Mary Chastain wrote:
RE:>>I agree that something needs to be done about the registration
would like to put forth the idea that anyone registering a plant should
least be exposed to some type of training. How about some classes
to look for and goals that need to be met? Mary
An EXCELLENT recommendation! (Of course it was... what
did I expect from Mary Chastain?) I personally DO NOT believe
the problem is that there are too many. There have got to be at least
1,000 unique Hostas on the market, if not 2,000. The number of registered
varieties really doesn't matter. What matters is, "are they distinct
enough that the "trained" eye can recognize the difference".
I hope there WILL someday be 10,000 registered varieties of Hosta,
with about five hundred of them having red leaves with white centers, blue
flowers, be nematode, slug and virus resistant (totally immune), and be
able to take some hot sun without scalding (while I'm wishing and hoping,
might as well dream big!).
Personally, I don't think we've scratched the scratch on what can be
done with this plant (observe Ran Lydell's work with blooms in Hosta.
I'm sure Ran alone could register a covey of new varieties in the next
year or two (if HE felt they were worthy of registration), based on the
uniqueness of the flower alone) There are so MANY excellent
hybridizers at work to develop new plants... but who gets to weed through
the chaff to get to the wheat? The registrar's registration criteria
should do that for us, and the registrar him/herself.
It is probably time to add some increased selectively to the criterion
for registration acceptance. Training would be a good start, as would
an increase in rigidity in criteria. Hall of Fame lists are
helpful, yes, but whom do they primarily serve? Usually, it's to
help the marketers know that at least some panel somewhere liked these
plants at some moment in time. Would H. 'Suzuki Thumbnail' be on
that list? How about H. gracillima, or H. Shere Khan (And the one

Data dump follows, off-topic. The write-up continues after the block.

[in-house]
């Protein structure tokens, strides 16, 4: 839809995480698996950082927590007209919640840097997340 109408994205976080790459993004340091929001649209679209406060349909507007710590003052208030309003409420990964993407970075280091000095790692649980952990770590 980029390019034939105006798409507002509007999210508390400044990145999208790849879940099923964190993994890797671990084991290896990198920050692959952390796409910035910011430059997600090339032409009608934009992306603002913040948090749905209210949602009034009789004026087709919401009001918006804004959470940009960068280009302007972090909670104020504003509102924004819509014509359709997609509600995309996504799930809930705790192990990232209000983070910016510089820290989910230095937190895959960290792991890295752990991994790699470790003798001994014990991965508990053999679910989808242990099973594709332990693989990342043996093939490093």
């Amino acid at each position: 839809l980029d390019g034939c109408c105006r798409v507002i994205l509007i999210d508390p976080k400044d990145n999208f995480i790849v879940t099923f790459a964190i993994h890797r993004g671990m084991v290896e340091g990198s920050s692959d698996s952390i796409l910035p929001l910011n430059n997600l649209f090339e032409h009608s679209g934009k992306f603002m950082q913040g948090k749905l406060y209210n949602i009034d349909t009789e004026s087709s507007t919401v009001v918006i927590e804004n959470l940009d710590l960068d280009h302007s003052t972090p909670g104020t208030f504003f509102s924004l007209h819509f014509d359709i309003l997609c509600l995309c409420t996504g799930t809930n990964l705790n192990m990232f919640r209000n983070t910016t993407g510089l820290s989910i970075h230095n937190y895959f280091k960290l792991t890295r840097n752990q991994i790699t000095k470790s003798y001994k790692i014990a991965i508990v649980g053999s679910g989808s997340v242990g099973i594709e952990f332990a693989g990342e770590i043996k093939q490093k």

I've seen is MUCH different than the single photo at the library).
Or any number of lesser known plants. And, if they are not on the
list, does that imply they are not good plants? Maybe so but would
that be a good thing?
I don't believe lists can do much except help the commercial people
figure out what is a good bet for mass propagation. If you are building
a collection, the lists quickly become of little use. How many
commercial growers see people walking around with their top 20 list?
(I don't really know--it's a question). I sure don't. I doubt
if Moonlight Sonata has made it to that list yet, or Lakeside Shoremaster,
or Kinba, or about 500 more that we could all add right now. And,
if you collect based on hybridizer, you may not care if the plant is exceptional--you
just want them because they are from that particular hybridizer.
Increased restrictiveness on the registration process is a good idea.
Maybe Mary and a few others could develop a recommendation that would help
in this endeavor and present it to the board. Add a "3-winter
dormancy periods" minumum clump age for me! Fortunately, most of
this sorting out mechanism seems to be in place, thanks to the diligent
work of the AHS board. Just a little fine tuning is all that is required.
Uniform clump age, a listing of "similar to's", a case that is built by
the applicant for why this plant is unique (other than that they've found
a unique name); nothing too tough but it should be good for the industry.
And, if there is a class to be offered at First Look or in Raleigh,
could it be video taped, maybe even offered for sale by the AHS?
I think the AHS could make some money doing this as well as to improve
the future for the genus. It would be an important work.
Finally, if this does get done, please make sure Mary Chastain gets
a segment... I think most of us would agree that would be appropriate.
How you would pick who would be on the tape? Now that is a selection
criteria that would be real hard to establish, but it could be done via
a nominating committee, maybe followed by a vote of AHS members.
Publish it to the Journal, we vote and then we can get a tape out of the
effort that many of us would love to see. Not a huge
budget item. Maybe Jim Schwarz and his camera... and a nominal fee...
bingo... a training tape.
Andrew C. Lietzow, Hacker - The ACL Group, Inc.
..Also #1 Plantsman at http://hostahaven.com ...
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